Anglo-Saxon name Hediane comes from when the family resided in one of a variety of similarly-named places. Settlements called Heydon were found in Dorset, Somerset, and Wiltshire. Cambridge and Norfolk both had places called Heydon, and Haydon Bridge was in Northumberland. The surname Hediane belongs to the large category of Anglo-Saxon habitation names, which are derived from pre-existing names for towns, villages, parishes, or farmsteads.
Early Origins of the Hediane family
Norfolk, where Sir Thomas de Heydon (circa 1185-1250) was on record as a judge, who was given the office of "Justice of Eyre," under a provision in the Magna Carta. His son William de Heydon, remained in Norfolk, continuing the line that obtained estates at Heydon and Baconsthorpe. A younger son of Sir Thomas, Johannes (John) de Heydon settled in Devon in the 13th century beginning a well known Devon branch of this family name.
Early History of the Hediane family
Another 161 words (12 lines of text) covering the years 1280, 1583, 1583, 1629, 1667 and 1669 are included under the topic Early Hediane History in all our PDF Extended History products and printed products wherever possible.
Hediane Spelling Variations
spelling variations are common among early Anglo-Saxon names. As the form of the English language changed, even the spelling of literate people's names evolved. Hediane has been recorded under many different variations, including Hayden, Haydon and others.
Early Notables of the Hediane family (pre 1700)
Another 37 words (3 lines of text) are included under the topic Early Hediane Notables in all our PDF Extended History products and printed products wherever possible.
Migration of the Hediane family to Ireland
Some of the Hediane family moved to Ireland, but this topic is not covered in this excerpt.
Another 51 words (4 lines of text) about their life in Ireland is included in all our PDF Extended History products and printed products wherever possible.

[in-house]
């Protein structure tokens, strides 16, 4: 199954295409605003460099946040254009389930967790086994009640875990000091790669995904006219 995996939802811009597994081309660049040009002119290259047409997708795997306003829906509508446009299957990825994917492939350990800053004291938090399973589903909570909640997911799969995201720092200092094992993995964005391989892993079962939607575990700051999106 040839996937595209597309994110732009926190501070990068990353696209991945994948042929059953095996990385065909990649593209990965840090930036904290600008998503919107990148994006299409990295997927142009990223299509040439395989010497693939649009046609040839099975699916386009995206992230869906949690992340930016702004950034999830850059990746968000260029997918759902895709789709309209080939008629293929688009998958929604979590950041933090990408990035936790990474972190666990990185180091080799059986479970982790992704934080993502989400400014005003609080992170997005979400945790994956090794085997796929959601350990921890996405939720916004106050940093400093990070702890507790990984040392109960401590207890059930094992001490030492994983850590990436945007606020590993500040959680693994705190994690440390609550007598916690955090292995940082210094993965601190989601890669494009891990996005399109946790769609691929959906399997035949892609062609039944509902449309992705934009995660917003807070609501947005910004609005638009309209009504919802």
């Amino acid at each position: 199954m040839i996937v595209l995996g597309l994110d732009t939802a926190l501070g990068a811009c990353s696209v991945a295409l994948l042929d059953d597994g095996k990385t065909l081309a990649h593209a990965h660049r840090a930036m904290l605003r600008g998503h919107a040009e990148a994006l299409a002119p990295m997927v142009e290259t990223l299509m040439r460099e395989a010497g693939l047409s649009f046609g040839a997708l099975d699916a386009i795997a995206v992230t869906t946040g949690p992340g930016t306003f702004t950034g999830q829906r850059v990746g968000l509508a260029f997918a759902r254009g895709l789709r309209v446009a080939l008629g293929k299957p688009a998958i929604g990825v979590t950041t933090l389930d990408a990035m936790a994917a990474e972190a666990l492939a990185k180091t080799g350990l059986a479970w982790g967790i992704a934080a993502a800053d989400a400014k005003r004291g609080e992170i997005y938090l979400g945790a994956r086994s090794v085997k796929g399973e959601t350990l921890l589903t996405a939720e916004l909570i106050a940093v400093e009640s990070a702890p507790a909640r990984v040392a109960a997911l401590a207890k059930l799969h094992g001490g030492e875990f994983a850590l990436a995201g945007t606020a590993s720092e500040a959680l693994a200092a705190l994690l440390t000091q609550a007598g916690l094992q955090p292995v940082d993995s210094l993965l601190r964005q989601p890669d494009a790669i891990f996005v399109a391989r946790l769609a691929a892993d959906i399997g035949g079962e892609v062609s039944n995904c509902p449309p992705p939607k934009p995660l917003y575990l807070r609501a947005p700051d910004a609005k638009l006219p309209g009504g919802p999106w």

Migration of the Hediane family to the New World and Oceana
For many English families, the political and religious disarray that shrouded England made the far away New World an attractive prospect. On cramped disease-ridden ships, thousands migrated to those British colonies that would eventually become Canada and the United States. Those hardy settlers that survived the journey often went on to make important contributions to the emerging nations in which they landed. Analysis of immigration records indicates that some of the first North American immigrants bore the name Hediane or a variant listed above: John Hayden settled in New England in 1630; another John settled in Virginia in 1670; Samuel Hayden settled in New England in 1666; Thomas Hayden settled in Virginia in 1654.
The Hediane Motto
The motto was originally a war cry or slogan. Mottoes first began to be shown with arms in the 14th and 15th centuries, but were not in general use until the 17th century. Thus the oldest coats of arms generally do not include a motto. Mottoes seldom form part of the grant of arms: Under most heraldic authorities, a motto is an optional component of the coat of arms, and can be added to or changed at will; many families have chosen not to display a motto.
Motto: Ferme en foy
Motto Translation: Strong in faith.
Hediane Family Crest Products